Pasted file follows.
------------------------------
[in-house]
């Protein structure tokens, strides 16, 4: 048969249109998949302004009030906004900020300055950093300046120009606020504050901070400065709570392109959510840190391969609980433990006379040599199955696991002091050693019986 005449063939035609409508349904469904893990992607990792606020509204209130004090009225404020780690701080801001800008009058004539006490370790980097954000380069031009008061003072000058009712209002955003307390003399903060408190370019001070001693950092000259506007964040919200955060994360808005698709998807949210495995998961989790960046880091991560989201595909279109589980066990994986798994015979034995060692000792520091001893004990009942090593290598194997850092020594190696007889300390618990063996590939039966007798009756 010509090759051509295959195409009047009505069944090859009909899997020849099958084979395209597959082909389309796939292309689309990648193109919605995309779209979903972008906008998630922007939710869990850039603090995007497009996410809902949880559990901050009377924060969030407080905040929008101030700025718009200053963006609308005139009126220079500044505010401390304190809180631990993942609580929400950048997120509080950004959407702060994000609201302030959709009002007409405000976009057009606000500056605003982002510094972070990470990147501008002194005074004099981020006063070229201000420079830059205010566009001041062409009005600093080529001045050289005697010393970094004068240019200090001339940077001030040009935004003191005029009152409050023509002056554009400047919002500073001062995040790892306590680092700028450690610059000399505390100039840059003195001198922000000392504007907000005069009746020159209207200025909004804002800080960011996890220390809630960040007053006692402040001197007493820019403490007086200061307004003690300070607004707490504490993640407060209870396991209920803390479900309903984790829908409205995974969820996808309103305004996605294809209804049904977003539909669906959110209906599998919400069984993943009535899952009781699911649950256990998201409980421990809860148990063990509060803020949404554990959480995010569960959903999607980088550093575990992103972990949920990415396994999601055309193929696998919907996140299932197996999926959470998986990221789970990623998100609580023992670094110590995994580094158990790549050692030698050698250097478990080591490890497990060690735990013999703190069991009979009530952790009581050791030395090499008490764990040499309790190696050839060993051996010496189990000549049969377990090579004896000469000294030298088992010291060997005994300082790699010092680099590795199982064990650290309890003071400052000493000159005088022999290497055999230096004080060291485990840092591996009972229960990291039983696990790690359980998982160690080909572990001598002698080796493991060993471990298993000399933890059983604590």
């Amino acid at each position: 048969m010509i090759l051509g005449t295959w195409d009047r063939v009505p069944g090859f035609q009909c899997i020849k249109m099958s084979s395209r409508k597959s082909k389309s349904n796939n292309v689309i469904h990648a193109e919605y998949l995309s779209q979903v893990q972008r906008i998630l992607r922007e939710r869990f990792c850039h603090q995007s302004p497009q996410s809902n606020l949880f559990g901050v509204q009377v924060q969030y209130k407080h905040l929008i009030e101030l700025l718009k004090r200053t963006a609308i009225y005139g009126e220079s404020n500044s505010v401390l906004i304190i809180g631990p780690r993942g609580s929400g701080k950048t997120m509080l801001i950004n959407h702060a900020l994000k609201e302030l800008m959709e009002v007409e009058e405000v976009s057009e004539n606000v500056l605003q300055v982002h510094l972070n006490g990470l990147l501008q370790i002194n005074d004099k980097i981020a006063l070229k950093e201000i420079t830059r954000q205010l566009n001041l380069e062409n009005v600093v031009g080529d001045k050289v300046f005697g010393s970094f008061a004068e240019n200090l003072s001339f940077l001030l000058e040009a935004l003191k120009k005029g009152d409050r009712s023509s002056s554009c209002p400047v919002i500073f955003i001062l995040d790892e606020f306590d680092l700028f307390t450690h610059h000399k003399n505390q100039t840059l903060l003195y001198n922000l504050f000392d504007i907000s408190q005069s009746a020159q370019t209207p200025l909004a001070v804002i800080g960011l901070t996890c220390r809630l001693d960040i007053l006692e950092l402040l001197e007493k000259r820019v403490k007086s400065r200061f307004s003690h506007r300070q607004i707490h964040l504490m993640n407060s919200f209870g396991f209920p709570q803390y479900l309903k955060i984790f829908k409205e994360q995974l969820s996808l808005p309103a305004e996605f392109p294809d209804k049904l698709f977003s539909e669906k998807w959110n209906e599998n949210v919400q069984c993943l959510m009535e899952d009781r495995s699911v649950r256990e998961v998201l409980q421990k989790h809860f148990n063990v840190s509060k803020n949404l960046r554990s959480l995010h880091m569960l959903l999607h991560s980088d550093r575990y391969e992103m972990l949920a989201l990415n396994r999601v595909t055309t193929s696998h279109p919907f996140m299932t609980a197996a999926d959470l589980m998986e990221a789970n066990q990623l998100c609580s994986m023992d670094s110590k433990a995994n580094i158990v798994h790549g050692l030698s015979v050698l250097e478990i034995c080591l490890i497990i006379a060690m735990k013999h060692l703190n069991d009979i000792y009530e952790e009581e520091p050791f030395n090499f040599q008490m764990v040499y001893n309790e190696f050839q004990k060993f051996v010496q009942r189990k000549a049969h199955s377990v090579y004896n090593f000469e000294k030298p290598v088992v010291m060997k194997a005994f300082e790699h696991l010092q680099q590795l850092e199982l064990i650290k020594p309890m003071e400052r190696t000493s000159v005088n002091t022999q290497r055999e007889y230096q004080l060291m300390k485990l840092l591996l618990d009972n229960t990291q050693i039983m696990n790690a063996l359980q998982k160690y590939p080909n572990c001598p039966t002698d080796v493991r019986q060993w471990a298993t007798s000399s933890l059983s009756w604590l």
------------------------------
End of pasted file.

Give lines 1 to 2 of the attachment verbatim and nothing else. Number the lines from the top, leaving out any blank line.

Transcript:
[in-house]
């Protein structure tokens, strides 16, 4: 048969249109998949302004009030906004900020300055950093300046120009606020504050901070400065709570392109959510840190391969609980433990006379040599199955696991002091050693019986 005449063939035609409508349904469904893990992607990792606020509204209130004090009225404020780690701080801001800008009058004539006490370790980097954000380069031009008061003072000058009712209002955003307390003399903060408190370019001070001693950092000259506007964040919200955060994360808005698709998807949210495995998961989790960046880091991560989201595909279109589980066990994986798994015979034995060692000792520091001893004990009942090593290598194997850092020594190696007889300390618990063996590939039966007798009756 010509090759051509295959195409009047009505069944090859009909899997020849099958084979395209597959082909389309796939292309689309990648193109919605995309779209979903972008906008998630922007939710869990850039603090995007497009996410809902949880559990901050009377924060969030407080905040929008101030700025718009200053963006609308005139009126220079500044505010401390304190809180631990993942609580929400950048997120509080950004959407702060994000609201302030959709009002007409405000976009057009606000500056605003982002510094972070990470990147501008002194005074004099981020006063070229201000420079830059205010566009001041062409009005600093080529001045050289005697010393970094004068240019200090001339940077001030040009935004003191005029009152409050023509002056554009400047919002500073001062995040790892306590680092700028450690610059000399505390100039840059003195001198922000000392504007907000005069009746020159209207200025909004804002800080960011996890220390809630960040007053006692402040001197007493820019403490007086200061307004003690300070607004707490504490993640407060209870396991209920803390479900309903984790829908409205995974969820996808309103305004996605294809209804049904977003539909669906959110209906599998919400069984993943009535899952009781699911649950256990998201409980421990809860148990063990509060803020949404554990959480995010569960959903999607980088550093575990992103972990949920990415396994999601055309193929696998919907996140299932197996999926959470998986990221789970990623998100609580023992670094110590995994580094158990790549050692030698050698250097478990080591490890497990060690735990013999703190069991009979009530952790009581050791030395090499008490764990040499309790190696050839060993051996010496189990000549049969377990090579004896000469000294030298088992010291060997005994300082790699010092680099590795199982064990650290309890003071400052000493000159005088022999290497055999230096004080060291485990840092591996009972229960990291039983696990790690359980998982160690080909572990001598002698080796493991060993471990298993000399933890059983604590």